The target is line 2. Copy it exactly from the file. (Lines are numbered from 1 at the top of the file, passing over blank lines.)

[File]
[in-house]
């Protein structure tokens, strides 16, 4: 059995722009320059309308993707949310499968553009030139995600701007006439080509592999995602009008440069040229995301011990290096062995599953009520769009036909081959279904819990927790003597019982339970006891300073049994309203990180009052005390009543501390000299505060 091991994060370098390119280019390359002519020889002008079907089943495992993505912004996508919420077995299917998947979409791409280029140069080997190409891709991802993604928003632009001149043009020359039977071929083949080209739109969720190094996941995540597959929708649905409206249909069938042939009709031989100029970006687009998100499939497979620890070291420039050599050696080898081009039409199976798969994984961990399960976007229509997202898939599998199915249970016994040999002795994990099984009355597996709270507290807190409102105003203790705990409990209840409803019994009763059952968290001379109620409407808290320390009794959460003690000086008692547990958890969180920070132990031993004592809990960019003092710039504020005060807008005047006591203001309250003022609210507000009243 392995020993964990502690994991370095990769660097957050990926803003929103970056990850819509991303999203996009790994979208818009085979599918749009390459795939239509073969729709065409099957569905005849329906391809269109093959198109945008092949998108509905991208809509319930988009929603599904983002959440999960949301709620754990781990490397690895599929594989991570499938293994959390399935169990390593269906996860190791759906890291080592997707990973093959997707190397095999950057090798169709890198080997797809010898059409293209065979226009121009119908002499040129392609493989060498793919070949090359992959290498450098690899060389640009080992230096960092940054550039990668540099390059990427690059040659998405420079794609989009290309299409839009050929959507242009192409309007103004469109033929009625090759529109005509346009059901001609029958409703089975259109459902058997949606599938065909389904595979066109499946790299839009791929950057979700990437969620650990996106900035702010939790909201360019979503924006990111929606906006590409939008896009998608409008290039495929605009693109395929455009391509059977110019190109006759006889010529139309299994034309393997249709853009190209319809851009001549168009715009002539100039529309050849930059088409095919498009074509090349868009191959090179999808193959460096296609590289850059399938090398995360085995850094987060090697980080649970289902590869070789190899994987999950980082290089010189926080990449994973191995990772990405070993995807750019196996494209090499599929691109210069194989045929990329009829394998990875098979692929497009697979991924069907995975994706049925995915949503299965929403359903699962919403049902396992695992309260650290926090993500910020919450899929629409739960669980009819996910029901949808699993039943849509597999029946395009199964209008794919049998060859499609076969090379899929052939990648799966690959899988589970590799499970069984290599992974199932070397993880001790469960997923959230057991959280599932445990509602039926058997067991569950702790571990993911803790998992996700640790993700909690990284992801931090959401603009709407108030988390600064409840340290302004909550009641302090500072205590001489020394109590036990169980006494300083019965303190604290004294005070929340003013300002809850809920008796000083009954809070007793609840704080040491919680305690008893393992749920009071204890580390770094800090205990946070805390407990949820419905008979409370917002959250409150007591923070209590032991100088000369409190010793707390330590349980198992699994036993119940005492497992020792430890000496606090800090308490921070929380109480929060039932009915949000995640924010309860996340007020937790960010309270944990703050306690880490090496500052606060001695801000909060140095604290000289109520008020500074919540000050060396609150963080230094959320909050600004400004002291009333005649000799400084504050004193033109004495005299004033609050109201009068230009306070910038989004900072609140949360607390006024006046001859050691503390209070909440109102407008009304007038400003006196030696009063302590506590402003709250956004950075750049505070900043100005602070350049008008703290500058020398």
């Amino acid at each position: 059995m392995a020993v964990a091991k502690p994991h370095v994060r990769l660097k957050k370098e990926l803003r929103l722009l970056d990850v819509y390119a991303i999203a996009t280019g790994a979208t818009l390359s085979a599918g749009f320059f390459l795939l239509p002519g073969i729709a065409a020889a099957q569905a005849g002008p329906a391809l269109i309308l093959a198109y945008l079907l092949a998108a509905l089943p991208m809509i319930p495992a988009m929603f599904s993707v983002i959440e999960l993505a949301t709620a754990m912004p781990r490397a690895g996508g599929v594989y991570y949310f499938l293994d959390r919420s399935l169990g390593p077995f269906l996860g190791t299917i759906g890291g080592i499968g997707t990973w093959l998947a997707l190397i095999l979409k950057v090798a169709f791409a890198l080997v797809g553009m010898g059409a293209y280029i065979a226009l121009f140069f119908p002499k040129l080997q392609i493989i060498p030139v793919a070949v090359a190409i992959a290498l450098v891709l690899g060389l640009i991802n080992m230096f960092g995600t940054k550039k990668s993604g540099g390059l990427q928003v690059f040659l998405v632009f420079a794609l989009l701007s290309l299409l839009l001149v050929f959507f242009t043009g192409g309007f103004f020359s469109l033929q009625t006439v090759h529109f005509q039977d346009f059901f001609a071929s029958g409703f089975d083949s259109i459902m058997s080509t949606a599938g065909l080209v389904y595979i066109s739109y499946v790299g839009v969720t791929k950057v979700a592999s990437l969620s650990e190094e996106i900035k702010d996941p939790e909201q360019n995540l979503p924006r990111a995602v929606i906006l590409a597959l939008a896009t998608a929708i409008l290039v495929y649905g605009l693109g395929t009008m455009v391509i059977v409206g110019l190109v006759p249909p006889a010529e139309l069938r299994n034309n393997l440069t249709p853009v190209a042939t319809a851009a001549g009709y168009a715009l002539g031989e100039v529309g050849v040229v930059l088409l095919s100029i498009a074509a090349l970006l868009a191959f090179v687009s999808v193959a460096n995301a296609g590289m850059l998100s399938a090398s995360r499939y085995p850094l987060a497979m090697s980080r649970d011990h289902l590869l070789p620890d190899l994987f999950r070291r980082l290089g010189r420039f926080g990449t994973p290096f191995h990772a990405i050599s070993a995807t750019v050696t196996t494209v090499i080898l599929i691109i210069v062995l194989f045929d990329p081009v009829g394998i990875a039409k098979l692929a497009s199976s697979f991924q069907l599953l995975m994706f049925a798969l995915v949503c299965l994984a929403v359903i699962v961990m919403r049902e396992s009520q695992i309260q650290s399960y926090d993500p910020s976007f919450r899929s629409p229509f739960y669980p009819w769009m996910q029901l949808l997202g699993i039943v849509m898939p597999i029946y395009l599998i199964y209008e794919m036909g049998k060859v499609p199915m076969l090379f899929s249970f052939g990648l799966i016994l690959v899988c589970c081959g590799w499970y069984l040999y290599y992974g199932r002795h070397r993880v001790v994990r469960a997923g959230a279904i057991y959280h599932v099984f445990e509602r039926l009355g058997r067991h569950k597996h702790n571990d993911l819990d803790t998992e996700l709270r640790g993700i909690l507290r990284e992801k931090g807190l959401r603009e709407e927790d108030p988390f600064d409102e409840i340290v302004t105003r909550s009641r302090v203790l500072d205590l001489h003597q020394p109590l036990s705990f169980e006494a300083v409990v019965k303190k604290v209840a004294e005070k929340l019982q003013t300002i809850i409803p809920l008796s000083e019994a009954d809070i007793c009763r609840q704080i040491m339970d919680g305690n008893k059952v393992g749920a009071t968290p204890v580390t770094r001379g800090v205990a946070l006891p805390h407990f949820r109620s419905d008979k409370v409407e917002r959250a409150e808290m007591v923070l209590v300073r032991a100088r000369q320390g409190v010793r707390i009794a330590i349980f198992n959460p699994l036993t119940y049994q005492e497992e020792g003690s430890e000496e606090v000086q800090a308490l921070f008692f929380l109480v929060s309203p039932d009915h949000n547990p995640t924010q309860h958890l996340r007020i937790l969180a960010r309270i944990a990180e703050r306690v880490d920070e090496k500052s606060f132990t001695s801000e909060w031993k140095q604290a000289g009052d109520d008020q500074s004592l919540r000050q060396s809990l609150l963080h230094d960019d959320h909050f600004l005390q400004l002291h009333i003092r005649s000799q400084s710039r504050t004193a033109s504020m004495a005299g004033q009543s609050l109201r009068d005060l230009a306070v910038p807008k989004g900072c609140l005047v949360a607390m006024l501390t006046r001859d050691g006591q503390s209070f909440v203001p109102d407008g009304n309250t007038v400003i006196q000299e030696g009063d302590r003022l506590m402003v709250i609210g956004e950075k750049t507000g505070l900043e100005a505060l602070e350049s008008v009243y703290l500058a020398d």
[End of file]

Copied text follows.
């Protein structure tokens, strides 16, 4: 059995722009320059309308993707949310499968553009030139995600701007006439080509592999995602009008440069040229995301011990290096062995599953009520769009036909081959279904819990927790003597019982339970006891300073049994309203990180009052005390009543501390000299505060 091991994060370098390119280019390359002519020889002008079907089943495992993505912004996508919420077995299917998947979409791409280029140069080997190409891709991802993604928003632009001149043009020359039977071929083949080209739109969720190094996941995540597959929708649905409206249909069938042939009709031989100029970006687009998100499939497979620890070291420039050599050696080898081009039409199976798969994984961990399960976007229509997202898939599998199915249970016994040999002795994990099984009355597996709270507290807190409102105003203790705990409990209840409803019994009763059952968290001379109620409407808290320390009794959460003690000086008692547990958890969180920070132990031993004592809990960019003092710039504020005060807008005047006591203001309250003022609210507000009243 392995020993964990502690994991370095990769660097957050990926803003929103970056990850819509991303999203996009790994979208818009085979599918749009390459795939239509073969729709065409099957569905005849329906391809269109093959198109945008092949998108509905991208809509319930988009929603599904983002959440999960949301709620754990781990490397690895599929594989991570499938293994959390399935169990390593269906996860190791759906890291080592997707990973093959997707190397095999950057090798169709890198080997797809010898059409293209065979226009121009119908002499040129392609493989060498793919070949090359992959290498450098690899060389640009080992230096960092940054550039990668540099390059990427690059040659998405420079794609989009290309299409839009050929959507242009192409309007103004469109033929009625090759529109005509346009059901001609029958409703089975259109459902058997949606599938065909389904595979066109499946790299839009791929950057979700990437969620650990996106900035702010939790909201360019979503924006990111929606906006590409939008896009998608409008290039495929605009693109395929455009391509059977110019190109006759006889010529139309299994034309393997249709853009190209319809851009001549168009715009002539100039529309050849930059088409095919498009074509090349868009191959090179999808193959460096296609590289850059399938090398995360085995850094987060090697980080649970289902590869070789190899994987999950980082290089010189926080990449994973191995990772990405070993995807750019196996494209090499599929691109210069194989045929990329009829394998990875098979692929497009697979991924069907995975994706049925995915949503299965929403359903699962919403049902396992695992309260650290926090993500910020919450899929629409739960669980009819996910029901949808699993039943849509597999029946395009199964209008794919049998060859499609076969090379899929052939990648799966690959899988589970590799499970069984290599992974199932070397993880001790469960997923959230057991959280599932445990509602039926058997067991569950702790571990993911803790998992996700640790993700909690990284992801931090959401603009709407108030988390600064409840340290302004909550009641302090500072205590001489020394109590036990169980006494300083019965303190604290004294005070929340003013300002809850809920008796000083009954809070007793609840704080040491919680305690008893393992749920009071204890580390770094800090205990946070805390407990949820419905008979409370917002959250409150007591923070209590032991100088000369409190010793707390330590349980198992699994036993119940005492497992020792430890000496606090800090308490921070929380109480929060039932009915949000995640924010309860996340007020937790960010309270944990703050306690880490090496500052606060001695801000909060140095604290000289109520008020500074919540000050060396609150963080230094959320909050600004400004002291009333005649000799400084504050004193033109004495005299004033609050109201009068230009306070910038989004900072609140949360607390006024006046001859050691503390209070909440109102407008009304007038400003006196030696009063302590506590402003709250956004950075750049505070900043100005602070350049008008703290500058020398």